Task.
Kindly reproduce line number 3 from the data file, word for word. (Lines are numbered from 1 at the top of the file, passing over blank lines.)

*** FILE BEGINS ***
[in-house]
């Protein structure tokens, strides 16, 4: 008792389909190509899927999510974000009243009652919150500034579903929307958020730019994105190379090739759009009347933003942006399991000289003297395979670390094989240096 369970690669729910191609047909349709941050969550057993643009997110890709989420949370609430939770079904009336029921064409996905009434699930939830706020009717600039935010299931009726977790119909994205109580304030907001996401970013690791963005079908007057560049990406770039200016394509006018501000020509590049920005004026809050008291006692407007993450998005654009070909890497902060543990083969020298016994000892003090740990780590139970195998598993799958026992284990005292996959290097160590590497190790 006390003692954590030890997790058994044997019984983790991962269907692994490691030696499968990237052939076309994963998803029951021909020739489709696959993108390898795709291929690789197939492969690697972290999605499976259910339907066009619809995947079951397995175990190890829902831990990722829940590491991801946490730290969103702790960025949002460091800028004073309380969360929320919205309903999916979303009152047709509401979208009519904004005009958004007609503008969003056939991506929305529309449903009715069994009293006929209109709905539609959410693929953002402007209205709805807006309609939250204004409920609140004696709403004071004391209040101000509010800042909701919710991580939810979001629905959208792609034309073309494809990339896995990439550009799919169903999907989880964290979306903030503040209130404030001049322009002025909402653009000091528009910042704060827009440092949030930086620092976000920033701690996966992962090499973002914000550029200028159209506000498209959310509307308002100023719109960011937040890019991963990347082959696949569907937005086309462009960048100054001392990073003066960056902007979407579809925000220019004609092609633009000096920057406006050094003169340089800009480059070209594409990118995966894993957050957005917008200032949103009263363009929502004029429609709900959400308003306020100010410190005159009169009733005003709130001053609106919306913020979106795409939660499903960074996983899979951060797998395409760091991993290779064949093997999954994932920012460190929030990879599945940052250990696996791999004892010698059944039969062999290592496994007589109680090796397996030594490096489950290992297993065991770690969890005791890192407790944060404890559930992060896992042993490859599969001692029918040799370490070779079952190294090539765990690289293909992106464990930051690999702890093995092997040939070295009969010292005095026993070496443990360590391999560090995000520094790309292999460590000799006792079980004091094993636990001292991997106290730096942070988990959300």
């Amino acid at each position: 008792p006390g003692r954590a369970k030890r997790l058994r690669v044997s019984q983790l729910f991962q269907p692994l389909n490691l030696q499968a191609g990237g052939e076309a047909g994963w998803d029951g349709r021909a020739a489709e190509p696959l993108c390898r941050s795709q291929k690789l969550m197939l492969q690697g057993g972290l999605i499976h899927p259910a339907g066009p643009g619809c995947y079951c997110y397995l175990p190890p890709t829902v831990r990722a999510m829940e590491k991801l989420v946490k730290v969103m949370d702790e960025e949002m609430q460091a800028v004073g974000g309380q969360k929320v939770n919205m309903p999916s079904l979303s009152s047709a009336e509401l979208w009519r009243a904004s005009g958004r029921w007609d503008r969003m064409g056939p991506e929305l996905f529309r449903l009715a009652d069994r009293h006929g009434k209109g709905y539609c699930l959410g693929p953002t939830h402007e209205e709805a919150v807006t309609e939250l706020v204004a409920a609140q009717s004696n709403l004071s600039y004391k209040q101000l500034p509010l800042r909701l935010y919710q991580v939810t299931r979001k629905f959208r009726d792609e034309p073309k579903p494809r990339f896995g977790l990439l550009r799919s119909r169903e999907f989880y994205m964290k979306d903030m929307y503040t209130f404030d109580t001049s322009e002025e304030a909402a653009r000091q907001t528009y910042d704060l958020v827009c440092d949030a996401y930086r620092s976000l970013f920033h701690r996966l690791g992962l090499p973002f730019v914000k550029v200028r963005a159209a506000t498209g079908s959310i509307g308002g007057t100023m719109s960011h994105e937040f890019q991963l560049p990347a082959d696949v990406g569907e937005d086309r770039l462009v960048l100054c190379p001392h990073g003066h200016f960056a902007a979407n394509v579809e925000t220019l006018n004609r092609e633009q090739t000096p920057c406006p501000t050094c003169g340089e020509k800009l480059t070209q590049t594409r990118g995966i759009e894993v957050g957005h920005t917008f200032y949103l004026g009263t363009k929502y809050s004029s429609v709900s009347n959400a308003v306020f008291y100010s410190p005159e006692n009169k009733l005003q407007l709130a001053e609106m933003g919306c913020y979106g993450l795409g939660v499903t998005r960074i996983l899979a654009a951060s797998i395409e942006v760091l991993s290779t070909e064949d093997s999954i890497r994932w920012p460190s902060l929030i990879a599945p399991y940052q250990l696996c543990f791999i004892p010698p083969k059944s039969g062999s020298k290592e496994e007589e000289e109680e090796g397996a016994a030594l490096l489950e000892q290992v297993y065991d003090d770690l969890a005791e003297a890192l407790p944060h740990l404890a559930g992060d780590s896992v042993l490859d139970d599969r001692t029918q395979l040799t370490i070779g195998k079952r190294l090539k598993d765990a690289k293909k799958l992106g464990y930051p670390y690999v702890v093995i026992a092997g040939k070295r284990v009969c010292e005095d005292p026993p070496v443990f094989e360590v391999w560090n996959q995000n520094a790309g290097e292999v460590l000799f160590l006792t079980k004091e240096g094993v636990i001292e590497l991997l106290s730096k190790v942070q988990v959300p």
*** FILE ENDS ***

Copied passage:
């Amino acid at each position: 008792p006390g003692r954590a369970k030890r997790l058994r690669v044997s019984q983790l729910f991962q269907p692994l389909n490691l030696q499968a191609g990237g052939e076309a047909g994963w998803d029951g349709r021909a020739a489709e190509p696959l993108c390898r941050s795709q291929k690789l969550m197939l492969q690697g057993g972290l999605i499976h899927p259910a339907g066009p643009g619809c995947y079951c997110y397995l175990p190890p890709t829902v831990r990722a999510m829940e590491k991801l989420v946490k730290v969103m949370d702790e960025e949002m609430q460091a800028v004073g974000g309380q969360k929320v939770n919205m309903p999916s079904l979303s009152s047709a009336e509401l979208w009519r009243a904004s005009g958004r029921w007609d503008r969003m064409g056939p991506e929305l996905f529309r449903l009715a009652d069994r009293h006929g009434k209109g709905y539609c699930l959410g693929p953002t939830h402007e209205e709805a919150v807006t309609e939250l706020v204004a409920a609140q009717s004696n709403l004071s600039y004391k209040q101000l500034p509010l800042r909701l935010y919710q991580v939810t299931r979001k629905f959208r009726d792609e034309p073309k579903p494809r990339f896995g977790l990439l550009r799919s119909r169903e999907f989880y994205m964290k979306d903030m929307y503040t209130f404030d109580t001049s322009e002025e304030a909402a653009r000091q907001t528009y910042d704060l958020v827009c440092d949030a996401y930086r620092s976000l970013f920033h701690r996966l690791g992962l090499p973002f730019v914000k550029v200028r963005a159209a506000t498209g079908s959310i509307g308002g007057t100023m719109s960011h994105e937040f890019q991963l560049p990347a082959d696949v990406g569907e937005d086309r770039l462009v960048l100054c190379p001392h990073g003066h200016f960056a902007a979407n394509v579809e925000t220019l006018n004609r092609e633009q090739t000096p920057c406006p501000t050094c003169g340089e020509k800009l480059t070209q590049t594409r990118g995966i759009e894993v957050g957005h920005t917008f200032y949103l004026g009263t363009k929502y809050s004029s429609v709900s009347n959400a308003v306020f008291y100010s410190p005159e006692n009169k009733l005003q407007l709130a001053e609106m933003g919306c913020y979106g993450l795409g939660v499903t998005r960074i996983l899979a654009a951060s797998i395409e942006v760091l991993s290779t070909e064949d093997s999954i890497r994932w920012p460190s902060l929030i990879a599945p399991y940052q250990l696996c543990f791999i004892p010698p083969k059944s039969g062999s020298k290592e496994e007589e000289e109680e090796g397996a016994a030594l490096l489950e000892q290992v297993y065991d003090d770690l969890a005791e003297a890192l407790p944060h740990l404890a559930g992060d780590s896992v042993l490859d139970d599969r001692t029918q395979l040799t370490i070779g195998k079952r190294l090539k598993d765990a690289k293909k799958l992106g464990y930051p670390y690999v702890v093995i026992a092997g040939k070295r284990v009969c010292e005095d005292p026993p070496v443990f094989e360590v391999w560090n996959q995000n520094a790309g290097e292999v460590l000799f160590l006792t079980k004091e240096g094993v636990i001292e590497l991997l106290s730096k190790v942070q988990v959300p």